Thank you so much for answering my question. I think that most of us do not realize how much pressure and sway the publishers have in the industry. It's sad to see the restrictions they put on authors, that can decrease/alter the whole creativity/plot process. "Bloody hell!" as Sebastian would say. So you're saying I'll (just) have to content myself with rereading (which I have & enjoy doing) September Moon, Beyond Sunrise, Midnight Confessions, Night in Eden (and the others). Highly recommend to all your readers. Any chance of getting all those books (some are) on Kindle? Already intrigued about the book you wrote last year, set in the Civil War era-totally agree with Anonymous.
On second thought, the net result of all this, is the great success of your Sebastian series, which we all know and love......sigh. PS-we'll keep our fingers crossed that the deep freeze does not hit NO, as the picture of your roses and lemons look delectable and vulnerable, indeed.

lmhess said...

Candy, your insites on writing are quite interesting. Since following your blog (as well as a couple of other favorites) I've really gained a greater appreciation for writers and their thought processes - please keep sharing.

Charles Gramlich said...

Faster, faster, faster seems to be publishing's mantra these days.

JustWingingIt said...

That's interesting insight into the publishing world. I had never really thought about who or what drives the trends we (as readers) see on the store shelves. I'm not much a straight romance reader though I love romance elements in the books I read, be they urban fantasy or historical mysteries. A strong plot with a healthy side dish of romance is the perfect mix for me. And on that note, I am very much looking forward to the next Sebastian book. :)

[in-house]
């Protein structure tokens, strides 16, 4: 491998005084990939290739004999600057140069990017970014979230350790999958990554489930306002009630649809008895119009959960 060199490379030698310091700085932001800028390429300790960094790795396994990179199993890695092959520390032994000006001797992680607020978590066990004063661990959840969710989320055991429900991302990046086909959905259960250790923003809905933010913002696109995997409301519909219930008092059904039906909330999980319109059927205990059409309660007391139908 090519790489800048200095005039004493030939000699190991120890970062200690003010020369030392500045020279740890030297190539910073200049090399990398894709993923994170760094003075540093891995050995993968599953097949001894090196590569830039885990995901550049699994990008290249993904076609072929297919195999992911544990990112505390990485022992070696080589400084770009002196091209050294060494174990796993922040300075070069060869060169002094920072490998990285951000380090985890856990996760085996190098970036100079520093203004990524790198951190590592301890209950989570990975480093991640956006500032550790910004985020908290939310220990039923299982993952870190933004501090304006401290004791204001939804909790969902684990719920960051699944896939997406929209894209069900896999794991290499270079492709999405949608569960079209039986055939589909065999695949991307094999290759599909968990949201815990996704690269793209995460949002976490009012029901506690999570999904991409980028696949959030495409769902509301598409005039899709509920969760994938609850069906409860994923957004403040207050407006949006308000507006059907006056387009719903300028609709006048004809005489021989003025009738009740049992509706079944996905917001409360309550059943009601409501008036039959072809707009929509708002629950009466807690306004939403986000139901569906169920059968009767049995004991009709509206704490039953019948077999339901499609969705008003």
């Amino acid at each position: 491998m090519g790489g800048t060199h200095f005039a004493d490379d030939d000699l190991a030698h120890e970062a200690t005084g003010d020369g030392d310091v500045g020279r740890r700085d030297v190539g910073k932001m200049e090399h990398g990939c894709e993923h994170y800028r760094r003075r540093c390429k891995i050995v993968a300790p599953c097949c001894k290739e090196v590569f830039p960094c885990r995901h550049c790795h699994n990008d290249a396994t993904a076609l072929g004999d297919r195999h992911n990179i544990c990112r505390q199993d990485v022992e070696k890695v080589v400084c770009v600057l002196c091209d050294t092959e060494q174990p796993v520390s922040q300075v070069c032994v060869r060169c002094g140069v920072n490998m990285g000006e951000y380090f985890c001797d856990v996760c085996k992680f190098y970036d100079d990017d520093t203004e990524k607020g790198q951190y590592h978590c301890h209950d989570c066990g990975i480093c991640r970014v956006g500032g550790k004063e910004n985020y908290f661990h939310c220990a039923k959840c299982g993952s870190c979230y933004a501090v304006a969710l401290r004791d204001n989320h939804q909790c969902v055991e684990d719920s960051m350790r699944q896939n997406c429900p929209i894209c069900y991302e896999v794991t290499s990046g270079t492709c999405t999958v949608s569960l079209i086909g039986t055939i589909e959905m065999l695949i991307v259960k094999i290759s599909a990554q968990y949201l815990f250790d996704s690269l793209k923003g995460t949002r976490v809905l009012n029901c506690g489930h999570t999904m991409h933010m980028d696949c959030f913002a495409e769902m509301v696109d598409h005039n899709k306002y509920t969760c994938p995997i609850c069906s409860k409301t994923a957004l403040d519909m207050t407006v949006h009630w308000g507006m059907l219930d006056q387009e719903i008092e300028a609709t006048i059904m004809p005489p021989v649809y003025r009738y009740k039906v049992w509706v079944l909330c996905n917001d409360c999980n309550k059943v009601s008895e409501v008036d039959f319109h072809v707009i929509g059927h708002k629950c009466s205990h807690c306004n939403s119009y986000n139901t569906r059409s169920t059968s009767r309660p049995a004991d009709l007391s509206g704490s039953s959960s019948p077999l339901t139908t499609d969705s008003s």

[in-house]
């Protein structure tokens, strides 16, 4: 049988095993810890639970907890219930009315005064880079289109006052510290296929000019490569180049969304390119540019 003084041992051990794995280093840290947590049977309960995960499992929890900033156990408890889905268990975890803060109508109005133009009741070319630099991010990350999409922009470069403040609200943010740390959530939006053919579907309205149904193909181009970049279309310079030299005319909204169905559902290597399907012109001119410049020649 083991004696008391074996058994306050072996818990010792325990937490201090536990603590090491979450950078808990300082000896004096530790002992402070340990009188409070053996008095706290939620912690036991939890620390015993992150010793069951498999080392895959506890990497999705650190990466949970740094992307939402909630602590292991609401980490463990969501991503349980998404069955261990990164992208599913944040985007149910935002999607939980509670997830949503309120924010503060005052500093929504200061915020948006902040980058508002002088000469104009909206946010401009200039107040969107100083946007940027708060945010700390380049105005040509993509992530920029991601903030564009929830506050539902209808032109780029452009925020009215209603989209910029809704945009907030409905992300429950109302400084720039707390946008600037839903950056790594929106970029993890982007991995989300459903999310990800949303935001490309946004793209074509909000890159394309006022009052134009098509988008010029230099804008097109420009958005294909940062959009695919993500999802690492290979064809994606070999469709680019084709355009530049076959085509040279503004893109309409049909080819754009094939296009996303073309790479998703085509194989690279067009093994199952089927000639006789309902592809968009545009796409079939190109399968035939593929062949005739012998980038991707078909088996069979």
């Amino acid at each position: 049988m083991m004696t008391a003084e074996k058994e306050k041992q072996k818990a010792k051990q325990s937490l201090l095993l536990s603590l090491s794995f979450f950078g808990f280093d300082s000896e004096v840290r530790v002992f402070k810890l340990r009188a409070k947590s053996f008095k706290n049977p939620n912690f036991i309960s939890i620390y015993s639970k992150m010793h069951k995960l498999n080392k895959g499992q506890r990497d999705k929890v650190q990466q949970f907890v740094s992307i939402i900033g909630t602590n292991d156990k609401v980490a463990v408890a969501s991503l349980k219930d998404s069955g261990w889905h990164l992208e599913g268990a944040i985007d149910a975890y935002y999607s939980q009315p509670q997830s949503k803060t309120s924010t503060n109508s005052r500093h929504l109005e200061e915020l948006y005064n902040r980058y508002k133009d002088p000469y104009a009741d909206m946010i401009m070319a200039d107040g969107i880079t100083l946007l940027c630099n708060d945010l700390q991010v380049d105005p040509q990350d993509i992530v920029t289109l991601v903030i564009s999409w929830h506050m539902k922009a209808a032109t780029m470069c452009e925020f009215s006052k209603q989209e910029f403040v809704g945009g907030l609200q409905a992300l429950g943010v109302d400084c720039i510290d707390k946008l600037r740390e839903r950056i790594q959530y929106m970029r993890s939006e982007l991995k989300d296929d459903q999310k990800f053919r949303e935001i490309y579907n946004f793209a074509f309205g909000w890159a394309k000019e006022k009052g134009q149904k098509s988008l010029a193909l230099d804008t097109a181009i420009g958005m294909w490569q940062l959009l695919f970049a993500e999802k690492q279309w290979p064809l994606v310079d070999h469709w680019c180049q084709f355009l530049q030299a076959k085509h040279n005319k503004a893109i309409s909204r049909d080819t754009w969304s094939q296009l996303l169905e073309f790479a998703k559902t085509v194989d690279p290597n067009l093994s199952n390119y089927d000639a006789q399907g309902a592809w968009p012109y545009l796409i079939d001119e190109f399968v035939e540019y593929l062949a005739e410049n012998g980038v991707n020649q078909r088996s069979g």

cs harris said...

Anon, that is one option, but unfortunately literary books don't sell well in e-only format--unlike erotica!

LOgalinOR, yes, the realities of the publishing industry can have an enormous impact on what an author writes and how they write it. I am currently squabbling with Random House in an effort to get the rights back to the rest of my romances. Legally, they should let them go, but I've been at this for YEARS.

Imhess, thanks.

Charles, yes, and the result is inferiro books. Quality takes time.

JustWingingIt, yes, I need a strong plot with romance, too, and get impatient/bored with stories that are virtually all romance and sex with just a little plot tacked on. But I know a lot of readers prefer that mix.

Anonymous said...

Oh my gosh. I just happened to notice one of the new covers is showing up in Amazon. It is for What Angels Fear. I tried to click on it to get a better look, but then the old cover (one of my personal favorites) actually still pops up. I think I like it, but am torn as I loved the old one so. This Sebastian's profile is much more in line with my imagination. Did the rest of the covers get redone yet as well? Or just this one? Sabena

Anonymous said...

c-well at the risk of repeating everything that LOgalinOR said I guess I will just keep re-reading September Moon, Beyond Sunrise, Midnight Confessions, Night in Eden,etc. I certainly enjoy doing it! And I also wish you had the freedom to write as you desire. but I'm SO happy to have the Sebastian series to look forward to that I will not complain. loved your rose picture. I saved it on my desktop. hope all is well in kittyland too! and happy thanksgiving!!
best -ali

cs harris said...

Sabena, I had no idea it was up! I thought they were waiting until next February to use it in a promotion for the new release. I like the design of the cover but must admit I don't like the face of the model they used. The original ANGELS cover was always one of my favorites and I was unhappy they wanted to change that one (I would dearly, dearly love to get rid of the What Remains of Heaven cover), but they said the accounts are more likely to agree to promotions if there is something new. So why is it up now?!

Ali, thanks. And Happy Thanksgiving to you, too!

Anonymous said...

Yeah - the face looks a little harsh/unhappy, but it is thinner than the one on Kings, which is why it may be more in line with the picture in my head. I think it is up by mistake, because when you click on it to see the details or make it bigger, the old cover comes up. Forgot to say "Happy Thanksgiving" to you and all your blog readers. Cuddles to your kittens/cats. Sabena